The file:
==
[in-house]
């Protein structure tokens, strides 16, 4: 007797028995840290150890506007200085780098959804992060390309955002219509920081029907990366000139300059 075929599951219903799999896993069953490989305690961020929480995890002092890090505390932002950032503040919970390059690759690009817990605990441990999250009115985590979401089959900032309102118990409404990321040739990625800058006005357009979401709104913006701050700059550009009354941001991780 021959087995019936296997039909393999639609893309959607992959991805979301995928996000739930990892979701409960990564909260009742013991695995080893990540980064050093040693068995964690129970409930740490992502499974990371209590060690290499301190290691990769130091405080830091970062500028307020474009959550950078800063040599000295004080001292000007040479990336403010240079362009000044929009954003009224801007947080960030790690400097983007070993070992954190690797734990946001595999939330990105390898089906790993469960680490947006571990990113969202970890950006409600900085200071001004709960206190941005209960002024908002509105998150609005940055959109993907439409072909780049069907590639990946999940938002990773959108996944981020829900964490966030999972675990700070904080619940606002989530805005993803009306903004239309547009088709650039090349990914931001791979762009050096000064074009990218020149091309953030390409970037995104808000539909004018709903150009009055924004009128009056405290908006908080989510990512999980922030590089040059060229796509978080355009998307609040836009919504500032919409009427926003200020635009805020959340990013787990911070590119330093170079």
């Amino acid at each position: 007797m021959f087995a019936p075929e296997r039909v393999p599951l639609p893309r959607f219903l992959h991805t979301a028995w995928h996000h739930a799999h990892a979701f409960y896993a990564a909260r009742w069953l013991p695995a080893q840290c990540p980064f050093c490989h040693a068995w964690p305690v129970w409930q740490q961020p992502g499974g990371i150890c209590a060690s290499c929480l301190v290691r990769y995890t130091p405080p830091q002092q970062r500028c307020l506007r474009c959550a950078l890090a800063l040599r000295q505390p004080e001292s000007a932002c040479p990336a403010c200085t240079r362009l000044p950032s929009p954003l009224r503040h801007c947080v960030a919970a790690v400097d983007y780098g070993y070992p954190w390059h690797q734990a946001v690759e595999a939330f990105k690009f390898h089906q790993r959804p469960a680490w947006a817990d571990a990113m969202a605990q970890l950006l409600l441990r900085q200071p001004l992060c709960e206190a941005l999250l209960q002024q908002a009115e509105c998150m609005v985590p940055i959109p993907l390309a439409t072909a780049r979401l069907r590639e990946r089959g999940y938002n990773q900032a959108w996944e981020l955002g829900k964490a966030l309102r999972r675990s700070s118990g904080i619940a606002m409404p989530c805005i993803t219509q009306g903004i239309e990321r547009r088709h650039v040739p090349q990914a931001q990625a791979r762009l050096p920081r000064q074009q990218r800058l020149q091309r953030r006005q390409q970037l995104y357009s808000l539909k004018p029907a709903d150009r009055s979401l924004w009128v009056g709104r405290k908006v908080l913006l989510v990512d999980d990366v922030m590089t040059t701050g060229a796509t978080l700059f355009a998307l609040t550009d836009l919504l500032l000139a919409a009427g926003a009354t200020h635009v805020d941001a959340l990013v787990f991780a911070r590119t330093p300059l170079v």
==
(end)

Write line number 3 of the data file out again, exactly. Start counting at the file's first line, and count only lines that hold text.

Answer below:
């Amino acid at each position: 007797m021959f087995a019936p075929e296997r039909v393999p599951l639609p893309r959607f219903l992959h991805t979301a028995w995928h996000h739930a799999h990892a979701f409960y896993a990564a909260r009742w069953l013991p695995a080893q840290c990540p980064f050093c490989h040693a068995w964690p305690v129970w409930q740490q961020p992502g499974g990371i150890c209590a060690s290499c929480l301190v290691r990769y995890t130091p405080p830091q002092q970062r500028c307020l506007r474009c959550a950078l890090a800063l040599r000295q505390p004080e001292s000007a932002c040479p990336a403010c200085t240079r362009l000044p950032s929009p954003l009224r503040h801007c947080v960030a919970a790690v400097d983007y780098g070993y070992p954190w390059h690797q734990a946001v690759e595999a939330f990105k690009f390898h089906q790993r959804p469960a680490w947006a817990d571990a990113m969202a605990q970890l950006l409600l441990r900085q200071p001004l992060c709960e206190a941005l999250l209960q002024q908002a009115e509105c998150m609005v985590p940055i959109p993907l390309a439409t072909a780049r979401l069907r590639e990946r089959g999940y938002n990773q900032a959108w996944e981020l955002g829900k964490a966030l309102r999972r675990s700070s118990g904080i619940a606002m409404p989530c805005i993803t219509q009306g903004i239309e990321r547009r088709h650039v040739p090349q990914a931001q990625a791979r762009l050096p920081r000064q074009q990218r800058l020149q091309r953030r006005q390409q970037l995104y357009s808000l539909k004018p029907a709903d150009r009055s979401l924004w009128v009056g709104r405290k908006v908080l913006l989510v990512d999980d990366v922030m590089t040059t701050g060229a796509t978080l700059f355009a998307l609040t550009d836009l919504l500032l000139a919409a009427g926003a009354t200020h635009v805020d941001a959340l990013v787990f991780a911070r590119t330093p300059l170079v």